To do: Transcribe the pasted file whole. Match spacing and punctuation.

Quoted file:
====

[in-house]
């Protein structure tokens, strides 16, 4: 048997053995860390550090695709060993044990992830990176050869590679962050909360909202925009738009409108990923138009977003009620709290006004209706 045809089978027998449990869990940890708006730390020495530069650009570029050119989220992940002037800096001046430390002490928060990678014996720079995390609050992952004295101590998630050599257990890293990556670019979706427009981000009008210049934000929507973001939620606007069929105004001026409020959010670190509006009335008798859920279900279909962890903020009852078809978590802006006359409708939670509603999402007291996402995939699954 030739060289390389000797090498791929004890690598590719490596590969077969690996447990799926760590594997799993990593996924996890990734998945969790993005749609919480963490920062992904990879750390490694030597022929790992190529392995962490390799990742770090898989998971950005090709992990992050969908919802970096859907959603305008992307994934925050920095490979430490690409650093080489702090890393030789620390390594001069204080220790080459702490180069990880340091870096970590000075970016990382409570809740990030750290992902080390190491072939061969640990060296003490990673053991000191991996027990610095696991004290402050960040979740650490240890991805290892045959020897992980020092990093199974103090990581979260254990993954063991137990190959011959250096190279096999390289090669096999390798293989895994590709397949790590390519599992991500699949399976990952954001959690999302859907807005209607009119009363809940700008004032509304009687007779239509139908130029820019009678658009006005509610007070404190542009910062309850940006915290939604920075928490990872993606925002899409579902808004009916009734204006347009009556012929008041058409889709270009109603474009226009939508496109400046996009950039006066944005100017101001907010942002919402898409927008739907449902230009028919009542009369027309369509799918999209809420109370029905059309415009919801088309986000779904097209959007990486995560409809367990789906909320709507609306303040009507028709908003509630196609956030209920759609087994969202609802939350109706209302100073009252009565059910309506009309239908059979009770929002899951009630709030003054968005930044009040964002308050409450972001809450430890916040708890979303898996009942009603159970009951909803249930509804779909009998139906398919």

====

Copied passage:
[in-house]
């Protein structure tokens, strides 16, 4: 048997053995860390550090695709060993044990992830990176050869590679962050909360909202925009738009409108990923138009977003009620709290006004209706 045809089978027998449990869990940890708006730390020495530069650009570029050119989220992940002037800096001046430390002490928060990678014996720079995390609050992952004295101590998630050599257990890293990556670019979706427009981000009008210049934000929507973001939620606007069929105004001026409020959010670190509006009335008798859920279900279909962890903020009852078809978590802006006359409708939670509603999402007291996402995939699954 030739060289390389000797090498791929004890690598590719490596590969077969690996447990799926760590594997799993990593996924996890990734998945969790993005749609919480963490920062992904990879750390490694030597022929790992190529392995962490390799990742770090898989998971950005090709992990992050969908919802970096859907959603305008992307994934925050920095490979430490690409650093080489702090890393030789620390390594001069204080220790080459702490180069990880340091870096970590000075970016990382409570809740990030750290992902080390190491072939061969640990060296003490990673053991000191991996027990610095696991004290402050960040979740650490240890991805290892045959020897992980020092990093199974103090990581979260254990993954063991137990190959011959250096190279096999390289090669096999390798293989895994590709397949790590390519599992991500699949399976990952954001959690999302859907807005209607009119009363809940700008004032509304009687007779239509139908130029820019009678658009006005509610007070404190542009910062309850940006915290939604920075928490990872993606925002899409579902808004009916009734204006347009009556012929008041058409889709270009109603474009226009939508496109400046996009950039006066944005100017101001907010942002919402898409927008739907449902230009028919009542009369027309369509799918999209809420109370029905059309415009919801088309986000779904097209959007990486995560409809367990789906909320709507609306303040009507028709908003509630196609956030209920759609087994969202609802939350109706209302100073009252009565059910309506009309239908059979009770929002899951009630709030003054968005930044009040964002308050409450972001809450430890916040708890979303898996009942009603159970009951909803249930509804779909009998139906398919």